Sojourner Truth is thought to be one of the great activists, speakers, and thinkers in US history.
She was born in New York state in 1797, to African slaves, and was given the name Isabella Baumfree. She was sold into slavery at the age of 10 and had a very difficult childhood.
She married and later escaped to freedom with her infant daughter. Her other daughter and son stayed behind. Shortly after her escape, she learned that her son Peter, then 5 years old, had been illegally sold to a man in Alabama. She took the issue to court and eventually Peter was returned. The case was one of the first in which a black woman successfully challenged a white man in court.
Sojourner lived much of her life in Battle Creek, Michigan, but she traveled often around the nation delivering her message. She was at the White House two times and met both President Lincoln and President Grant.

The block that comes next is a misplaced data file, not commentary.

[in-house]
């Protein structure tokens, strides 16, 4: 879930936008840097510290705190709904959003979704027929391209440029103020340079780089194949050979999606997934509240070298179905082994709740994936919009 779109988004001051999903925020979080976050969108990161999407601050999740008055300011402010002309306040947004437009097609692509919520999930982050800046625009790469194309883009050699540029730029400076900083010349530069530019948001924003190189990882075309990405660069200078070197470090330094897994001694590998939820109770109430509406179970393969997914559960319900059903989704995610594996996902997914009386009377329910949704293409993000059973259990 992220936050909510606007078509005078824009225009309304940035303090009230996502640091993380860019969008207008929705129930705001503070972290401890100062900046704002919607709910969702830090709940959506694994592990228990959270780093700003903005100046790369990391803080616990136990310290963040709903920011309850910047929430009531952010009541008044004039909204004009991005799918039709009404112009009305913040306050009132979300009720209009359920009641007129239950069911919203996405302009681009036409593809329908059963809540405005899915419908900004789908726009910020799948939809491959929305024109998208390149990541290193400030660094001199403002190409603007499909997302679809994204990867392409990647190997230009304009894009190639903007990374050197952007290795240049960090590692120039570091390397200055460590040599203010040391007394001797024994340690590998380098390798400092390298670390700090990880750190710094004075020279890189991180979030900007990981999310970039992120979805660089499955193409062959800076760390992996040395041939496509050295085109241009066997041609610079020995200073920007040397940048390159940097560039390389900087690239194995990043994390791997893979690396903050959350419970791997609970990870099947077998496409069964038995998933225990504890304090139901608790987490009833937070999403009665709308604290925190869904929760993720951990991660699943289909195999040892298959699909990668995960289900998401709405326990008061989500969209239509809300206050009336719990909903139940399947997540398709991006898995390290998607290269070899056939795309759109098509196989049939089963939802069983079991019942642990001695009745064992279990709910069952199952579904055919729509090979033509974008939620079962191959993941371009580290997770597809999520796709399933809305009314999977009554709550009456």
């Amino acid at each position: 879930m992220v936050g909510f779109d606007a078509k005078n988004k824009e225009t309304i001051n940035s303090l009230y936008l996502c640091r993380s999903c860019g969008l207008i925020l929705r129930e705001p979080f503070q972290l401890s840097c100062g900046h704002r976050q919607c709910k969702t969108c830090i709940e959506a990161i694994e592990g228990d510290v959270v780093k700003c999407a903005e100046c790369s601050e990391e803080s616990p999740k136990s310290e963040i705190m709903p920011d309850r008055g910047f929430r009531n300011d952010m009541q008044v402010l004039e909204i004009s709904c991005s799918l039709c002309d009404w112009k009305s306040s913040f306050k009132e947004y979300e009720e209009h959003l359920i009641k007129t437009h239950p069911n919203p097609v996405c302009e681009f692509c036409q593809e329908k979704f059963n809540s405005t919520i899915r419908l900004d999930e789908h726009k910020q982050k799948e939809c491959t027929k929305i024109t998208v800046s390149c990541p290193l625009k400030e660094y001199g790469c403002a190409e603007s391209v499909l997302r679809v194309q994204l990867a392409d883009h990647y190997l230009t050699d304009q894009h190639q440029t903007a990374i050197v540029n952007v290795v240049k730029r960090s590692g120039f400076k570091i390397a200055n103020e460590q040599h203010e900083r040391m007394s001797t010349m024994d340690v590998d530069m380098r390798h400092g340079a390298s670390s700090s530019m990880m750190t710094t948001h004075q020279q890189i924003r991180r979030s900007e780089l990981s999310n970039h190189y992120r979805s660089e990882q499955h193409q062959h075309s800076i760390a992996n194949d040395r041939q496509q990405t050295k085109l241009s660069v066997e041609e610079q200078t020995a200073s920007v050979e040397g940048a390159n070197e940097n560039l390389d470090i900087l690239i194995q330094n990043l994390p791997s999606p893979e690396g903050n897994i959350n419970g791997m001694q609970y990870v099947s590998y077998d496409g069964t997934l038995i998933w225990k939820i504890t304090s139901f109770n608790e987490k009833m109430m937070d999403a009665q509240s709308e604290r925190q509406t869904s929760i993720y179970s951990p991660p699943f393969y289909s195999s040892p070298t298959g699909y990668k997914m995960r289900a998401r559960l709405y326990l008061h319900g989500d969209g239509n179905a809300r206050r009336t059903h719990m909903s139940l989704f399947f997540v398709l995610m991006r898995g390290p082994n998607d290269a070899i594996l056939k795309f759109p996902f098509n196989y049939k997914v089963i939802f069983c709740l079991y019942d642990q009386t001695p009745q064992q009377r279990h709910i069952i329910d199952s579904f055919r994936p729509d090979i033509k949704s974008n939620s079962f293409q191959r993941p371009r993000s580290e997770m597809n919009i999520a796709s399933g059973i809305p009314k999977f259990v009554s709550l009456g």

She changed her name to Sojourner Truth in 1843, became a Methodist, and dedicated her life to preaching about the abolition of slavery and the need for women’s rights.
After the Civil War, Sojourner Truth helped former slaves ease into a life of freedom. Sojourner Truth continued to fight for the rights of African-Americans and women until the day she died in 1883 at the age of 86.
In April of 2009, Sojourner Truth became the first black woman to be honored with a statue in the US Capitol. First Lady Michelle Obama spoke at the ceremony.
“I hope that Sojourner Truth would be proud to see me, a descendant of slaves, serving as the First Lady of the United States of America.”